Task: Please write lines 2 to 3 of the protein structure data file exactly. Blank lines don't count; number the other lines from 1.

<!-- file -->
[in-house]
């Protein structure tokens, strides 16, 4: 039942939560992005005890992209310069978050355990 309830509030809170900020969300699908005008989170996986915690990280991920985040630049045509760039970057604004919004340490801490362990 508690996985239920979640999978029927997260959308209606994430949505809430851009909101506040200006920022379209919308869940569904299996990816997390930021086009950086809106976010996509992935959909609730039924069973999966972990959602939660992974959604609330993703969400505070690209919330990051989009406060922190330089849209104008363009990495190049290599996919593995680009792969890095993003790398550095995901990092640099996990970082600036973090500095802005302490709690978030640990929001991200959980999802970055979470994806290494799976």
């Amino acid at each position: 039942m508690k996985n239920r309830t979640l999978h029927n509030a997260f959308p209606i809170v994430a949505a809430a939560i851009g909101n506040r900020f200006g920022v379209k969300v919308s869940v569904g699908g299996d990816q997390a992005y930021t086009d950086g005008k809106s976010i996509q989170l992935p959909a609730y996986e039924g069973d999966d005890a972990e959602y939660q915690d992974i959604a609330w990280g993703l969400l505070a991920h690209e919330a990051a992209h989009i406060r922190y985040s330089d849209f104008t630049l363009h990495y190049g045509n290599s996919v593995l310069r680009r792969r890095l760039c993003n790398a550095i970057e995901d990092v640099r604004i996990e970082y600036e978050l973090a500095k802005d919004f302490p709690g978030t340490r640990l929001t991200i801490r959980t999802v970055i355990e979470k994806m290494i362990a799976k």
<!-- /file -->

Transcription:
């Protein structure tokens, strides 16, 4: 039942939560992005005890992209310069978050355990 309830509030809170900020969300699908005008989170996986915690990280991920985040630049045509760039970057604004919004340490801490362990 508690996985239920979640999978029927997260959308209606994430949505809430851009909101506040200006920022379209919308869940569904299996990816997390930021086009950086809106976010996509992935959909609730039924069973999966972990959602939660992974959604609330993703969400505070690209919330990051989009406060922190330089849209104008363009990495190049290599996919593995680009792969890095993003790398550095995901990092640099996990970082600036973090500095802005302490709690978030640990929001991200959980999802970055979470994806290494799976």
């Amino acid at each position: 039942m508690k996985n239920r309830t979640l999978h029927n509030a997260f959308p209606i809170v994430a949505a809430a939560i851009g909101n506040r900020f200006g920022v379209k969300v919308s869940v569904g699908g299996d990816q997390a992005y930021t086009d950086g005008k809106s976010i996509q989170l992935p959909a609730y996986e039924g069973d999966d005890a972990e959602y939660q915690d992974i959604a609330w990280g993703l969400l505070a991920h690209e919330a990051a992209h989009i406060r922190y985040s330089d849209f104008t630049l363009h990495y190049g045509n290599s996919v593995l310069r680009r792969r890095l760039c993003n790398a550095i970057e995901d990092v640099r604004i996990e970082y600036e978050l973090a500095k802005d919004f302490p709690g978030t340490r640990l929001t991200i801490r959980t999802v970055i355990e979470k994806m290494i362990a799976k």